About this artwork
The emperors of China’s last dynasty, the Qing, were enamored of exquisitely decorative objects and recruited remarkable craftsmen to serve their court. During his brief reign, the Yongzheng emperor, himself an artist and astute connoisseur, took a personal role in overseeing the imperial kilns. In their elegance and technical sophistication, these extraordinarily thin cups exemplify his exacting standards. Their floral medallions were delicately outlined in pale cobalt blue and, after glazing and firing, filled with soft, translucent enamels. So perfectly do these enamels fill the outlines that this technique is known as doucai (joined or dovetailed colors). Although quite different from the naturalistic floral motifs that characterize many Qing imperial porcelains, these medallions are also seen in rare examples of exquisite Yongzheng ware in the Palace Museum in Beijing. Their style may reflect the influence of Japanese lacquers, which were imported into China in the sixteenth and seventeenth centuries and subsequently inspired creative copies by Chinese palace craftsmen. The Yongzheng emperor was renowned for having encouraged innovative and sometimes foreign-inspired design in ceramics as well as other decorative arts.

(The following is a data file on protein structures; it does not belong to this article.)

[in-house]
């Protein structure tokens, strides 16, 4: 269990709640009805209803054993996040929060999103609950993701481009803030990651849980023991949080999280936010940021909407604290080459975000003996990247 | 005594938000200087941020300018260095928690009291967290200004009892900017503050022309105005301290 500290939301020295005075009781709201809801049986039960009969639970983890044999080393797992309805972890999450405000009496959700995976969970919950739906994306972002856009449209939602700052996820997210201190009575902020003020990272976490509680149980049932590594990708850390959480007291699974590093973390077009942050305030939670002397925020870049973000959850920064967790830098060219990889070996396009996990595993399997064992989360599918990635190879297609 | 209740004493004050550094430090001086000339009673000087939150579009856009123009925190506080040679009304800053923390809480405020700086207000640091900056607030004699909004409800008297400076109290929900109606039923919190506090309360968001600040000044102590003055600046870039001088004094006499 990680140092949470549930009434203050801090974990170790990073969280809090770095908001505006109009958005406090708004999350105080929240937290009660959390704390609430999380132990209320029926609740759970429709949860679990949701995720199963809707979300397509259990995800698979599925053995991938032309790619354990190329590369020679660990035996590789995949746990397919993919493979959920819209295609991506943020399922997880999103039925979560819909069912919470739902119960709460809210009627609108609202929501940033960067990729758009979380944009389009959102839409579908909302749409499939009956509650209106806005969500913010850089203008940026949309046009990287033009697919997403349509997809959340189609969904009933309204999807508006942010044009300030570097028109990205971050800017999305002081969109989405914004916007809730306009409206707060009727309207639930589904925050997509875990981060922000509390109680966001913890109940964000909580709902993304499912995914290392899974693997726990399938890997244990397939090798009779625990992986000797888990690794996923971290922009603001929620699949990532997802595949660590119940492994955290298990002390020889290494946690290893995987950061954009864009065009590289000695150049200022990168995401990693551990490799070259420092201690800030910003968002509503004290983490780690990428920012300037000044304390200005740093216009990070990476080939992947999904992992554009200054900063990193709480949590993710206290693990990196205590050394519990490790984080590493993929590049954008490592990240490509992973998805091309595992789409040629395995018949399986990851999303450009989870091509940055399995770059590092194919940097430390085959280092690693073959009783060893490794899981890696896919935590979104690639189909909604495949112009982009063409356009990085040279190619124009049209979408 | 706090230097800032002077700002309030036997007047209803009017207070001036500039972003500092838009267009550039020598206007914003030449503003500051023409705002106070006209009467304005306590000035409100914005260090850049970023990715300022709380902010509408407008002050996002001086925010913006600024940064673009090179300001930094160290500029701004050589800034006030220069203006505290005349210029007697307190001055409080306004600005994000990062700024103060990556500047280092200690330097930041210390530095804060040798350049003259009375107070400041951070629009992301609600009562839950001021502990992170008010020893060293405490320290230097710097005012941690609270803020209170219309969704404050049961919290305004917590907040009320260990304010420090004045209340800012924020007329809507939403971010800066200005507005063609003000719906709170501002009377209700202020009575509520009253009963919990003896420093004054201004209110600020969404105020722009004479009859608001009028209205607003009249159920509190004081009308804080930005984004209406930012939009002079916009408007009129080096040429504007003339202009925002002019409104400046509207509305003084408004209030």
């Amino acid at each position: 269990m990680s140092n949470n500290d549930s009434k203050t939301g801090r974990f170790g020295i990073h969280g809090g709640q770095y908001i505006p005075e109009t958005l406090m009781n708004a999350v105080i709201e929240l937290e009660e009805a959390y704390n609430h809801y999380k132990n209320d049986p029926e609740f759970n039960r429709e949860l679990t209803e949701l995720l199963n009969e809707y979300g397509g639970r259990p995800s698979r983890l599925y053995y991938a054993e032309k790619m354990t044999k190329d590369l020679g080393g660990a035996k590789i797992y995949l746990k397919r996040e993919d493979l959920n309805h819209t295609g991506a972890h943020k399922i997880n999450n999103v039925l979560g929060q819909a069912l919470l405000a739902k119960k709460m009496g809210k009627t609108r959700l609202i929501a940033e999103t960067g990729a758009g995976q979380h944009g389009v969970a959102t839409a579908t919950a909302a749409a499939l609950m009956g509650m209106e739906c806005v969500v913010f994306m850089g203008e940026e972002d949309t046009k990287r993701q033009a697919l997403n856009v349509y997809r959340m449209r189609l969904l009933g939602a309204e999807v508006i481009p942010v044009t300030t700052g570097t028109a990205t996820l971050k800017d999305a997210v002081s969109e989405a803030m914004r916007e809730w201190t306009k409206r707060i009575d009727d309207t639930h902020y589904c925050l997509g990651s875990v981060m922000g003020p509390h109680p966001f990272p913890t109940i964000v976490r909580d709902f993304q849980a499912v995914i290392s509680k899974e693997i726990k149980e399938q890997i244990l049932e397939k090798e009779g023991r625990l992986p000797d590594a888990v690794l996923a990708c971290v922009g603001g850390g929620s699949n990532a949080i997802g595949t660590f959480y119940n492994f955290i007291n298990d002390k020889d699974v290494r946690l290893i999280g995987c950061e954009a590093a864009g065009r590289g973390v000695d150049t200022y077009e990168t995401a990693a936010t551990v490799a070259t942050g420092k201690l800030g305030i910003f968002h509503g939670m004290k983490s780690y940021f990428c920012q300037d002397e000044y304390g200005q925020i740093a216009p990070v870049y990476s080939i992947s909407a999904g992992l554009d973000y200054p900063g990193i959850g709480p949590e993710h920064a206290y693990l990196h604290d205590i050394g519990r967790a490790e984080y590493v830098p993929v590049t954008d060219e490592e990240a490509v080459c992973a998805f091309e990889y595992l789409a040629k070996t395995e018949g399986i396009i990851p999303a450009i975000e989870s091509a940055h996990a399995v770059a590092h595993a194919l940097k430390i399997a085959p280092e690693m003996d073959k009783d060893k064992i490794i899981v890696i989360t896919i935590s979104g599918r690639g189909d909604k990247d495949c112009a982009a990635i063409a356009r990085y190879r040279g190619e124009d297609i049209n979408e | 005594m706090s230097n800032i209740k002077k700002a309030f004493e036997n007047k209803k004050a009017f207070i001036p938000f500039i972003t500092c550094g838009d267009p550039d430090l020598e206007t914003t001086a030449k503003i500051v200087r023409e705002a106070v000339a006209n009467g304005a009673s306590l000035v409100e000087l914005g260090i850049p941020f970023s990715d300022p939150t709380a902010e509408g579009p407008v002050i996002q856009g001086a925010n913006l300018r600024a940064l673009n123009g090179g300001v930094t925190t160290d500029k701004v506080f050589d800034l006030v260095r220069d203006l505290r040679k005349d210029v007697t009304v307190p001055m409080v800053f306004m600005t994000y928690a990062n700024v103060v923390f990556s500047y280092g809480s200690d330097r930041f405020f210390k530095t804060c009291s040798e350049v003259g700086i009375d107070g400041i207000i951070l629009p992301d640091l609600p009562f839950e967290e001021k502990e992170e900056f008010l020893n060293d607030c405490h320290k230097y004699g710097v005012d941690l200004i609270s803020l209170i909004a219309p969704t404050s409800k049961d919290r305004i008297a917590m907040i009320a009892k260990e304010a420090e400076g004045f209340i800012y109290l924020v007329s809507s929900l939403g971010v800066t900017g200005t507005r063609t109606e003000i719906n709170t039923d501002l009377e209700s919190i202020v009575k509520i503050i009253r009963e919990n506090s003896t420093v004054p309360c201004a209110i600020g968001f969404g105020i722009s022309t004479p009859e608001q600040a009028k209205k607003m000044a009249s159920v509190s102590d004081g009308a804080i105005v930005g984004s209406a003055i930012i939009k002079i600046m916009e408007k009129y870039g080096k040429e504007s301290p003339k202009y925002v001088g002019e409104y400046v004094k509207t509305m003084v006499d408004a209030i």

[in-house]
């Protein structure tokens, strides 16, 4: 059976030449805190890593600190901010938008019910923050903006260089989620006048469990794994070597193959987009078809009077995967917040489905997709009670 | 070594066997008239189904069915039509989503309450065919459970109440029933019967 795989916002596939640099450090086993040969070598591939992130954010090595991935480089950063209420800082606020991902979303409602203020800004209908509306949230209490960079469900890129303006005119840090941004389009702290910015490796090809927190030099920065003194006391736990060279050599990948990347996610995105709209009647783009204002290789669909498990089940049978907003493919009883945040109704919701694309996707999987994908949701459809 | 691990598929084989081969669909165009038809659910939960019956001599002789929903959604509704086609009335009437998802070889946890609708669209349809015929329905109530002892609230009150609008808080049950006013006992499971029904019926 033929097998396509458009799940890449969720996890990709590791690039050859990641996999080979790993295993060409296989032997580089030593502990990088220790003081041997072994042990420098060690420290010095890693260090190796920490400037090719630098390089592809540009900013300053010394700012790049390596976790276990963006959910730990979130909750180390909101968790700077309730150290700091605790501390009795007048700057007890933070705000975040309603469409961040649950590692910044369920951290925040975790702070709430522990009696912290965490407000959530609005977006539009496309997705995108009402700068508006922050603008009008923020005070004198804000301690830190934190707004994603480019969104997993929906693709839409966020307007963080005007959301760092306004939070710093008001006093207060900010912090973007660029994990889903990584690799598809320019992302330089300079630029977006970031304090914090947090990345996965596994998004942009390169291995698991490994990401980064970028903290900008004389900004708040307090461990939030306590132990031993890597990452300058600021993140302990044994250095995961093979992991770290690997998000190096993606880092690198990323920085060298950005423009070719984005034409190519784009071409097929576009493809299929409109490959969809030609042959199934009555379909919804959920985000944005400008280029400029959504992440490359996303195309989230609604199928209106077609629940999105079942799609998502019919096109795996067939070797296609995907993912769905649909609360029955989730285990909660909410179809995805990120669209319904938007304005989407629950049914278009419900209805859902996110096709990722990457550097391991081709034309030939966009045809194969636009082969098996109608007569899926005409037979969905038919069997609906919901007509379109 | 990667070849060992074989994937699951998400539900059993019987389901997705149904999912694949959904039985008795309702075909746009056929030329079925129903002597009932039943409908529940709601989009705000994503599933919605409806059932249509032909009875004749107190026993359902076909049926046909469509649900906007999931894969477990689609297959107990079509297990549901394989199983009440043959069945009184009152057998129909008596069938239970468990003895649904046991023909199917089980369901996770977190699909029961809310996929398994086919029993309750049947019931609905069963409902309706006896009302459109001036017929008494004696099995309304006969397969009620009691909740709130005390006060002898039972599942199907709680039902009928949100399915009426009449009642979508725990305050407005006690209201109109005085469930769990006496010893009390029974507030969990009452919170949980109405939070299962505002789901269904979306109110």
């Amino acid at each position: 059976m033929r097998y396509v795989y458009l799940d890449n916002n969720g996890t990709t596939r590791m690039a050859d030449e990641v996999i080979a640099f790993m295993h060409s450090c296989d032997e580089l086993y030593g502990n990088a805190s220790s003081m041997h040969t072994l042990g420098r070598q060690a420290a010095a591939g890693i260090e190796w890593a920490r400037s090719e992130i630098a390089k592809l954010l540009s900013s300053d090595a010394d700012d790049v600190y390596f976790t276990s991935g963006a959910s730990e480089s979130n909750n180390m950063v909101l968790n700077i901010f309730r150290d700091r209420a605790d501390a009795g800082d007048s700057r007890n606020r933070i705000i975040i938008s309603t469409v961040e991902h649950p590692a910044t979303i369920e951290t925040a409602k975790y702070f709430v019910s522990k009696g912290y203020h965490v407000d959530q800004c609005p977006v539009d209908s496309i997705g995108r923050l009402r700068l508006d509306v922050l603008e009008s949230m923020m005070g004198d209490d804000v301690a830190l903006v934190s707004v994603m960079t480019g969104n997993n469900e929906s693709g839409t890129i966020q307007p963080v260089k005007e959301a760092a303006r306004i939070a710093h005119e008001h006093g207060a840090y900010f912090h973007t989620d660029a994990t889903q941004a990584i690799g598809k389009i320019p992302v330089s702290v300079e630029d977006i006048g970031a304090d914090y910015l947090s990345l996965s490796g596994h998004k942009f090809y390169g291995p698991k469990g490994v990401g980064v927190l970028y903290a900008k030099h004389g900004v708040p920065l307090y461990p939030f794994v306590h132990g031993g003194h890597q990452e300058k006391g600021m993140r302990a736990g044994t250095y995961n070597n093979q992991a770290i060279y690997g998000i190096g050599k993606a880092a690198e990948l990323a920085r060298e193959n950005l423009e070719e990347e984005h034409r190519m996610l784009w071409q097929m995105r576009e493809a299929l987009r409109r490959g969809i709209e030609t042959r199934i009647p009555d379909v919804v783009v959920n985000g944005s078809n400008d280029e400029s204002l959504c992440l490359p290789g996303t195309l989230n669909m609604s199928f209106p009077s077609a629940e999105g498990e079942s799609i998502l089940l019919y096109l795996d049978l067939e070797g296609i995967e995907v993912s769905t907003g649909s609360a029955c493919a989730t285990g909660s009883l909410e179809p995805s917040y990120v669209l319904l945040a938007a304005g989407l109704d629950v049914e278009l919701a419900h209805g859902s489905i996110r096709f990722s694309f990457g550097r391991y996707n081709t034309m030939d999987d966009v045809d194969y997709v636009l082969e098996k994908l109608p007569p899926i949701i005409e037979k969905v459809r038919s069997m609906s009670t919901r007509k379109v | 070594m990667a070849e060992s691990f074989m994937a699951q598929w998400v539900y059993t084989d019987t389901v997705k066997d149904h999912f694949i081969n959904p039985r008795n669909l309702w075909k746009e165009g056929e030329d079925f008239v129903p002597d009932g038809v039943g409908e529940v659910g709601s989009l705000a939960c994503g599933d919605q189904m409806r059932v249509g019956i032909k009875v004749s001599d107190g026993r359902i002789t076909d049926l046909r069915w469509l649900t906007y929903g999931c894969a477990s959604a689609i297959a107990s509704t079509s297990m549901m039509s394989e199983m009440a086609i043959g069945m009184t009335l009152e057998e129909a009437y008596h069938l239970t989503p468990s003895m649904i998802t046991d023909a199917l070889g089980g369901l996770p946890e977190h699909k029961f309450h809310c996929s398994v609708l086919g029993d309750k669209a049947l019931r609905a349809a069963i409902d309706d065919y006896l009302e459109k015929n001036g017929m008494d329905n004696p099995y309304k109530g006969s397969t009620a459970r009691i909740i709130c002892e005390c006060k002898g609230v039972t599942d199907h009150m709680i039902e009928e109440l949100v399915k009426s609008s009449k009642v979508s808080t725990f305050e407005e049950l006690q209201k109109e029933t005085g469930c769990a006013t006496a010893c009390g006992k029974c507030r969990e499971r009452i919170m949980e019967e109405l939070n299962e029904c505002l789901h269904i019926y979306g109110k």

- Pair of Cups
- Porcelain painted in underglaze blue and overglaze enamels (doucai)
- A: h. 5.7 cm (2 1/4 in.); diam. 10.2 cm (4 in.); B: h.5.7 cm (2 1/4 in.); diam.10.0 cm (3 15/16 in.)
- Bequest of Henry C. Schwab